Most of my classmates are doing the BarBri bar review program, which involves watching videotaped lectures and filling in the blanks of pre-printed outlines as you follow along with the videos. I did the one-day BarBri course when I took the MPRE last year, and spent the entire time searching the room for a sharp instrument with which to end my misery. I can’t even imagine what the whole bar review course is like. Thanks, I think I’d rather have a six-week-long root canal.

Being the maverick I am, I decided earlier in the spring to do MicroMash, a sort of do-it-yourself bar review, for a variety of reasons, the primary one being my aforementioned aversion to hours and hours of menial blank-filling each day. It’s also significantly cheaper than BarBri, and lets me study from the comfort of my local Starbucks. I also don’t have to listen to the some of the assholes I went to school with -- and I am certain they remained assholes after graduation -- talk about just how many MBE questions they did the night before and how they have already mastered Commercial Paper, when I don’t even know what the hell a Commercial Paper is (I really thought it was referring to the New York Times, but that is apparently not the case).

It was a little disquieting, however, to have a box of books just dumped on my doorstep (motivation not included) with no one to hold my hand or tell me what to do. To its credit, the program is fairly well-guided, with software to work on the MBE portion and weekly state-specific law assignments that I am supposed to read, as well as an essay question that I complete each week and e-mail to a lawyer mentor, who will then redline it and return it with a multitude of confidence-instilling comments about my bright future as the most well-educated barista at the aforementioned Starbucks.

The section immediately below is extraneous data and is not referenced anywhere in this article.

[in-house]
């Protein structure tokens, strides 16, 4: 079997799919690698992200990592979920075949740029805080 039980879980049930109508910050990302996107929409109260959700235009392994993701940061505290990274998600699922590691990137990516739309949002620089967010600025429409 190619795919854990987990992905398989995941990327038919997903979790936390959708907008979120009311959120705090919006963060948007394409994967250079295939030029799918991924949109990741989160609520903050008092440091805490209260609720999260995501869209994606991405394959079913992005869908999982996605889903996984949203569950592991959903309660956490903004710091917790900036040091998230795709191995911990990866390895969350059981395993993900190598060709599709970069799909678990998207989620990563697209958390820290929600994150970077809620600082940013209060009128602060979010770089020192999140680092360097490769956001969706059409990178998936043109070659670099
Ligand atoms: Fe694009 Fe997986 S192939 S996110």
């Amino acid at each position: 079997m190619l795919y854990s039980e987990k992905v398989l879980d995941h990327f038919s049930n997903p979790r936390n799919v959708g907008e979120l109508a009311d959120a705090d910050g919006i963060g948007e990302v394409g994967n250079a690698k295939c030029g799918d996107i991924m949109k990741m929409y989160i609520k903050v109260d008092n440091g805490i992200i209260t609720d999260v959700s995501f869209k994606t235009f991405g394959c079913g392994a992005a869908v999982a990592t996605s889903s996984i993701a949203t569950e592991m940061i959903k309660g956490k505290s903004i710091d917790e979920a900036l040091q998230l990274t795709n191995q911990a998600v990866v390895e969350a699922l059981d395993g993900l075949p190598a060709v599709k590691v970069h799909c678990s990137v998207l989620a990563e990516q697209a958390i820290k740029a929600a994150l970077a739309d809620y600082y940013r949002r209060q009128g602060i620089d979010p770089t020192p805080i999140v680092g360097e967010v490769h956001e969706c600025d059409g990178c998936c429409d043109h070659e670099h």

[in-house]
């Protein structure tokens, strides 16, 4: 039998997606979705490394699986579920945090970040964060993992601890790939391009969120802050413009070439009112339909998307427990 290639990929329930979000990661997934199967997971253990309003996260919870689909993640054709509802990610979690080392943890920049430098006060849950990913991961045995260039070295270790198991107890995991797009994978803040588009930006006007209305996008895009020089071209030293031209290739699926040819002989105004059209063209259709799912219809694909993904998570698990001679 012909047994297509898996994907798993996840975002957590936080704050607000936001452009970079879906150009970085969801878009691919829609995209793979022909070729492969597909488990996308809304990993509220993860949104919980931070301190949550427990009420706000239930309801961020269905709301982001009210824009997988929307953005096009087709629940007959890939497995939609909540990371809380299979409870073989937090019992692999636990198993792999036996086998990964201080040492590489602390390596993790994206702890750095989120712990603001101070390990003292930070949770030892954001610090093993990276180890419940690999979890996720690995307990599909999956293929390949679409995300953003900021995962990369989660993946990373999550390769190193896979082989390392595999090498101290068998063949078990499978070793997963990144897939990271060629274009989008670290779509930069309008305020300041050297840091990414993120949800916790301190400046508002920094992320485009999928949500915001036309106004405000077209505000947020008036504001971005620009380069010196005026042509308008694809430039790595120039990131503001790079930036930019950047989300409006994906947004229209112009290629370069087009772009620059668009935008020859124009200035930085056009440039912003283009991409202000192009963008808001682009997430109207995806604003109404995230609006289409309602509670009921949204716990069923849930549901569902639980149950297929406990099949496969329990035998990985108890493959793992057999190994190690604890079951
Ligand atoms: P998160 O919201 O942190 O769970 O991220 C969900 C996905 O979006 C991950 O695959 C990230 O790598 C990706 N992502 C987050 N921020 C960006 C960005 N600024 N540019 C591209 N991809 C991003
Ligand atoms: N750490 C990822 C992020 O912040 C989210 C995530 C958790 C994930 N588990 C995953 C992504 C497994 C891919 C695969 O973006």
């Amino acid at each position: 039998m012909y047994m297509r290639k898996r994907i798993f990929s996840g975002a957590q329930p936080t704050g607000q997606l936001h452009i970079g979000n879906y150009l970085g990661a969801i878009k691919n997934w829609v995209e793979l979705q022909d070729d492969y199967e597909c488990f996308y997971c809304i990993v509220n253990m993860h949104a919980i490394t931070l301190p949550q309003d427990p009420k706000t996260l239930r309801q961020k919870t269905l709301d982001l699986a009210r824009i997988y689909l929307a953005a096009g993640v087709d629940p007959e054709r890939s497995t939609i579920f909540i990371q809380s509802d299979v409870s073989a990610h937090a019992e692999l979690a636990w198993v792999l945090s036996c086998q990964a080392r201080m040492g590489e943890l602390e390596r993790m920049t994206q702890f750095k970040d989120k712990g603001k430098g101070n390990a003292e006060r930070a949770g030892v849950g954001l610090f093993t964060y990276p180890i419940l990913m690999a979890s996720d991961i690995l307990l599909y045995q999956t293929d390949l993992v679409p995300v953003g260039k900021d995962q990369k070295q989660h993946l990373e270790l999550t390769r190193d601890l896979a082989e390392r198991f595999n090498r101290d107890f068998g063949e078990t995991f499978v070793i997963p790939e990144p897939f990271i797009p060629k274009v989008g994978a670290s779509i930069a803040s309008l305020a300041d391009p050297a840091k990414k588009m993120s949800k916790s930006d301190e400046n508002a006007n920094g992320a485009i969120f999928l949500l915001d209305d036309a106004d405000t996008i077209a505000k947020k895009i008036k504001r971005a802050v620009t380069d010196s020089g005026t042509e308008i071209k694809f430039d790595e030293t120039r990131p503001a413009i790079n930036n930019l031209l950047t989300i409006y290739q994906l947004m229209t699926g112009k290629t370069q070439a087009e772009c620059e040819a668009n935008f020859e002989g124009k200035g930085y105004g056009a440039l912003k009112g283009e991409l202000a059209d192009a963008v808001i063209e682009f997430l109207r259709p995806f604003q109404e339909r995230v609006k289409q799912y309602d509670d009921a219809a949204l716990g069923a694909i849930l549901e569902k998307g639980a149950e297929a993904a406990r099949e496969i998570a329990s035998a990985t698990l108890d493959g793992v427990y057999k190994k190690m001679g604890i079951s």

If law school didn’t serve as a sufficient reminder of just how much you don’t know, then bar review does a phenomenal job of displaying your incompetence about the law, despite having suffered through three full years of Socratially-inflicted misery. Things I thought I learned during law school I find myself having to re-learn again and again. I have been reduced to making flashcards, which Anonymous Boyfriend patiently quizzes me on, then offers helpful hints after observing my vacant look, then eventually reads me the answer after I get it 23% correct.

It’s basically like study week during finals. Except it never ends. And there are things you’ve never learned before that you have a week to figure out. And you don’t even know if they are going to be on the test, but you just pray they won’t be and that it paid off to risk only half-assedly learning the minutiae of limited liability partnerships and adoption procedures in order to be able to eat once in a while.

Wish me luck, y’all. I’m gonna need it.

Sunday, June 03, 2007

They Actually Let Me Out of Here!